Peter Vikre, David John, Niki E. Wintzer, Fleetwood Koutz, Frederick Graybeal, Chris Dail, David C. Annis

Long-term demographic analysis of the Cape Sable seaside sparrow (1992–2021)

The Cape Sable seaside sparrow (Ammospiza maritima mirabilis) is an endangered species that has experienced a population decline of more than 60% since 1981. Despite its critical population status, a statistically robust analysis of the species’ demographic rates utilizing all data has yet to be completed (Benscoter et al. 2021). Furthermore, long-term population processes in response to hydrologi
Marisa Takada Martinez, Laura D'Acunto, Stephanie Romanach

Implementation plan of the National Cooperative Geologic Mapping Program strategy—Northeast region of the United States: New York and New England

Complexly deformed igneous, metamorphic, and sedimentary rocks form the bedrock of the Northeast region of the United States. Variably thick unconsolidated sediments deposited by glacial, fluvial, and eolian systems locally cover the bedrock. New geologic mapping focuses on areas lacking modern, detailed studies or syntheses, and contributes to existing framework research. This report addresses pl
Gregory J. Walsh, Margaret A. Thomas, Robert G. Marvinney, Stephen B. Mabee, Frederick H. Chormann, Andrew Kozlowski, Marjorie H. Gale, Jon Kim, Brian Savage

Lake Ontario April prey fish survey results and Alewife assessment, 2023

The April bottom trawl survey and Alewife Alosa pseudoharengus population assessment provides science to inform Lake Ontario fisheries management. The 2023 survey included 215 trawls in the main lake and embayments, and sampled depths from 6.5 to 252 m (21-833 ft). The survey captured 1,012,178 fish from 32 species with a total weight of 12,136 kg (26,700 lbs.). Alewife were 92% of the catch by nu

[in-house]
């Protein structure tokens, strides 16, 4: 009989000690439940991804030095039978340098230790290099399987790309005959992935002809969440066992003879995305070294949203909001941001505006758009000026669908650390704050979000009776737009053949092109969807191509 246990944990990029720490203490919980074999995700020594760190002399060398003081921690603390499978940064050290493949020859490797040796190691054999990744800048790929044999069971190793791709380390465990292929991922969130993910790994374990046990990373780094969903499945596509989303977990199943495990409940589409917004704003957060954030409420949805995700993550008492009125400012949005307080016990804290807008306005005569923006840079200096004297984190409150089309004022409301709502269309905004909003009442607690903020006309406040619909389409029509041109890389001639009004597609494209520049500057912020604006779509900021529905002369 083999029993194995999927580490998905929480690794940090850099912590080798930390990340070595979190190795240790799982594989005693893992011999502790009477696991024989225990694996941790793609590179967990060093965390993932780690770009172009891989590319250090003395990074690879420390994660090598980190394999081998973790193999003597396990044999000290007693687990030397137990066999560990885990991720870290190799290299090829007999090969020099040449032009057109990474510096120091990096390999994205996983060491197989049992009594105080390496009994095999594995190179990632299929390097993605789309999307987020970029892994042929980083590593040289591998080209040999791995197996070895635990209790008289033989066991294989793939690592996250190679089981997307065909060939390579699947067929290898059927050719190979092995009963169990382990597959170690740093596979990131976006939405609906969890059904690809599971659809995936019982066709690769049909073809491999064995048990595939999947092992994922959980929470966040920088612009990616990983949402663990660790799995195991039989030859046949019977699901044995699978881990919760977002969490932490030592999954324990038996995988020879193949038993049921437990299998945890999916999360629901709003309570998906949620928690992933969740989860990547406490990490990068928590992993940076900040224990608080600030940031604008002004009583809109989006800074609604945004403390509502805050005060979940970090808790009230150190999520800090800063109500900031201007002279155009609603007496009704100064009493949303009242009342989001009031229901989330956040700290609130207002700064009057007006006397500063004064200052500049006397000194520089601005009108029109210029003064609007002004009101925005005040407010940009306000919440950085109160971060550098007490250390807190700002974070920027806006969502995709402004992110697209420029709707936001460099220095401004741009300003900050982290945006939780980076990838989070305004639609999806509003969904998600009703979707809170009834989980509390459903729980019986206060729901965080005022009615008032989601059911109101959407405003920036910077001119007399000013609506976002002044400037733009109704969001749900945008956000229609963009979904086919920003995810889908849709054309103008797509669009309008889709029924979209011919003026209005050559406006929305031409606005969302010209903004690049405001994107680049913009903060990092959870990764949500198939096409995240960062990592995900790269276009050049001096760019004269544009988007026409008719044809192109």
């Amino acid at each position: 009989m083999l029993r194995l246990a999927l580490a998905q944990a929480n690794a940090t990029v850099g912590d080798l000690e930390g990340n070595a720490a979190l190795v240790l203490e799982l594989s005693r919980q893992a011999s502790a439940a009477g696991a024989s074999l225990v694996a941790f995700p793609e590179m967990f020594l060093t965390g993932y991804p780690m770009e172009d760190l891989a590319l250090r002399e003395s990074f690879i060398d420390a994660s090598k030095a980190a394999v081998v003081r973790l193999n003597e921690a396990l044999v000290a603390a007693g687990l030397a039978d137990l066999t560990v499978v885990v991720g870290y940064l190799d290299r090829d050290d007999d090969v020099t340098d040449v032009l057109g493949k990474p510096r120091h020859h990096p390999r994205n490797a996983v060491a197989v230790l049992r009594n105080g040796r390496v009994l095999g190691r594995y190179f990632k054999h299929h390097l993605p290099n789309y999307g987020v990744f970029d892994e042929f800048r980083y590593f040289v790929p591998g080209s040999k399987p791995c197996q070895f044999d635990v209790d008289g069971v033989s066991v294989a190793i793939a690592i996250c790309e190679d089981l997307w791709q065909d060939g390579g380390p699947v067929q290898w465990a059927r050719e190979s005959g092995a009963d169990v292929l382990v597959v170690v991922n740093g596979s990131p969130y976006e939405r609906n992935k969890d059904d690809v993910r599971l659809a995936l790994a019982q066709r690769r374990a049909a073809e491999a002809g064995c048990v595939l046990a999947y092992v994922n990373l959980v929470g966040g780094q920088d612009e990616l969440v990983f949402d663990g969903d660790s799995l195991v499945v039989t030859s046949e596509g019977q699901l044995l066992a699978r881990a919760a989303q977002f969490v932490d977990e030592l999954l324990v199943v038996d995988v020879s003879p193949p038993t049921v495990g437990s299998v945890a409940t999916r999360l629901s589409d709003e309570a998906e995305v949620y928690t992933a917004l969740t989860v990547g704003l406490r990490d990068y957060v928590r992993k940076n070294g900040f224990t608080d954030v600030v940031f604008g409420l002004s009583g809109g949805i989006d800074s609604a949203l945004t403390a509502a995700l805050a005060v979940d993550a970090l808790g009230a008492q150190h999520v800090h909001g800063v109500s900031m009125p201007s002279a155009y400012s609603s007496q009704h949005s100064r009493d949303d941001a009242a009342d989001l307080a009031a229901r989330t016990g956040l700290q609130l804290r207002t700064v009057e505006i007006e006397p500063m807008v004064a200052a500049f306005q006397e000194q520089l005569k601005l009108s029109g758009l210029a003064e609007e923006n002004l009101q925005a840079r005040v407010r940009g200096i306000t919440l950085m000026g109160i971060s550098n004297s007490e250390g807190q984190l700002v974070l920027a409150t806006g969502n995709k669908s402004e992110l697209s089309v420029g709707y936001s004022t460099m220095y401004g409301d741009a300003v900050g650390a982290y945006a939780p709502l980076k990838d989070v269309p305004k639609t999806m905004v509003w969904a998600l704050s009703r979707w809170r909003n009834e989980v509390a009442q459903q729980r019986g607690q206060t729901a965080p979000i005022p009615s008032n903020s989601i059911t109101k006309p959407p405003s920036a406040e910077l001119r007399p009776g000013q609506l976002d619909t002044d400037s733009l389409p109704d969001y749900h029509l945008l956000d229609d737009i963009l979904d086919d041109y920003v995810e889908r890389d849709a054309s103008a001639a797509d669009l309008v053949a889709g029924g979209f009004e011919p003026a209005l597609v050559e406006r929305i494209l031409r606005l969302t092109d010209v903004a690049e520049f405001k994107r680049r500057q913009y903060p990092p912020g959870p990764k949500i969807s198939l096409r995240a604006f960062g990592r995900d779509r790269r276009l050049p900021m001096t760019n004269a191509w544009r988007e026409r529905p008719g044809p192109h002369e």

Brian C. Weidel, Jessica Goretzke, Jeremy Holden, Olivia Margaret Mitchinson, Scott P. Minihkeim

Cruise Report for NOAA Ship Nancy Foster Cruise NF-22-06

Between 9 August and 1 September, 2022, the Mesophotic and Deep Benthic (MDBC) Habitat Assessment and Evaluation (HAE) and Mapping, Ground-truthing, and Predictive Habitat Modeling (MGM) projects implemented remotely operated vehicle (ROV) dives, multibeam surveys, and conductivity, temperature, depth (CTD) operations at deep-sea sites in the northern Gulf of Mexico. The primary sites selected are
Randy Clark, Amanda Demopoulos

Characterizing changes in the 1-percent annual exceedance probability streamflows for climate-change scenarios in the Housatonic River watershed of Massachusetts, Connecticut, and New York

Current methods for determining the 1-percent annual exceedance probability (AEP) for a streamflow assume stationarity (the assumption that the statistical distribution of data from past observations does not contain trends and will continue unchanged in the future). This assumption allows the 1-percent AEP to be determined based on historical streamflow records. However, the assumption of station
Scott A. Olson

Monitoring nesting waterbirds for the South Bay Salt Pond Restoration Project—2022 breeding season

The San Francisco Bay supports thousands of breeding waterbirds annually and hosts large populations of American avocets (Recurvirostra americana), black-necked stilts (Himantopus mexicanus), and Forster’s terns (Sterna forsteri). These three species have relied largely on former commercial salt ponds in South San Francisco Bay, which provide wetland foraging habitat and island nesting habitat. Th
Joshua T. Ackerman, C. Alex Hartman, Mark P. Herzog